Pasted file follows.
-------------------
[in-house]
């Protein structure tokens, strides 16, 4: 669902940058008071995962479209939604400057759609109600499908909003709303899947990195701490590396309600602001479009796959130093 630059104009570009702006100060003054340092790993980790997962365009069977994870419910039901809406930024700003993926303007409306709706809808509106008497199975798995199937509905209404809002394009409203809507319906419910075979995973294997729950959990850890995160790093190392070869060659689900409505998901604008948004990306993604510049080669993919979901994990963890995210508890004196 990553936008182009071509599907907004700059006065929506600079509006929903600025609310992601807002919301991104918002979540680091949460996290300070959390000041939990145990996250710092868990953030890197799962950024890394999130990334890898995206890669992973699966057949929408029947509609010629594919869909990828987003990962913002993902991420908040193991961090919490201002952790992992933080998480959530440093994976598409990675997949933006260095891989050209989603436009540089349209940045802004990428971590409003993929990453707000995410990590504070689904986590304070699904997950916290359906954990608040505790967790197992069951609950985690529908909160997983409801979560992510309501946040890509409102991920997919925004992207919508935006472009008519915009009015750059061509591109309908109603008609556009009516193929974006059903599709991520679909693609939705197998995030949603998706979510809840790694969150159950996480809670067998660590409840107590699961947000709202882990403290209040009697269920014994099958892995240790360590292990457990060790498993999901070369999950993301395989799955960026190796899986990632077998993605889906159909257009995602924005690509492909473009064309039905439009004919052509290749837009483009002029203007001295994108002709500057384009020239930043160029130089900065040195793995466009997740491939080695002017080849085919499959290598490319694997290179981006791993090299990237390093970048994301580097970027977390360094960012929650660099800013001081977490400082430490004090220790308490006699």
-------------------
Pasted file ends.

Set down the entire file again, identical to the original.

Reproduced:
[in-house]
């Protein structure tokens, strides 16, 4: 669902940058008071995962479209939604400057759609109600499908909003709303899947990195701490590396309600602001479009796959130093 630059104009570009702006100060003054340092790993980790997962365009069977994870419910039901809406930024700003993926303007409306709706809808509106008497199975798995199937509905209404809002394009409203809507319906419910075979995973294997729950959990850890995160790093190392070869060659689900409505998901604008948004990306993604510049080669993919979901994990963890995210508890004196 990553936008182009071509599907907004700059006065929506600079509006929903600025609310992601807002919301991104918002979540680091949460996290300070959390000041939990145990996250710092868990953030890197799962950024890394999130990334890898995206890669992973699966057949929408029947509609010629594919869909990828987003990962913002993902991420908040193991961090919490201002952790992992933080998480959530440093994976598409990675997949933006260095891989050209989603436009540089349209940045802004990428971590409003993929990453707000995410990590504070689904986590304070699904997950916290359906954990608040505790967790197992069951609950985690529908909160997983409801979560992510309501946040890509409102991920997919925004992207919508935006472009008519915009009015750059061509591109309908109603008609556009009516193929974006059903599709991520679909693609939705197998995030949603998706979510809840790694969150159950996480809670067998660590409840107590699961947000709202882990403290209040009697269920014994099958892995240790360590292990457990060790498993999901070369999950993301395989799955960026190796899986990632077998993605889906159909257009995602924005690509492909473009064309039905439009004919052509290749837009483009002029203007001295994108002709500057384009020239930043160029130089900065040195793995466009997740491939080695002017080849085919499959290598490319694997290179981006791993090299990237390093970048994301580097970027977390360094960012929650660099800013001081977490400082430490004090220790308490006699």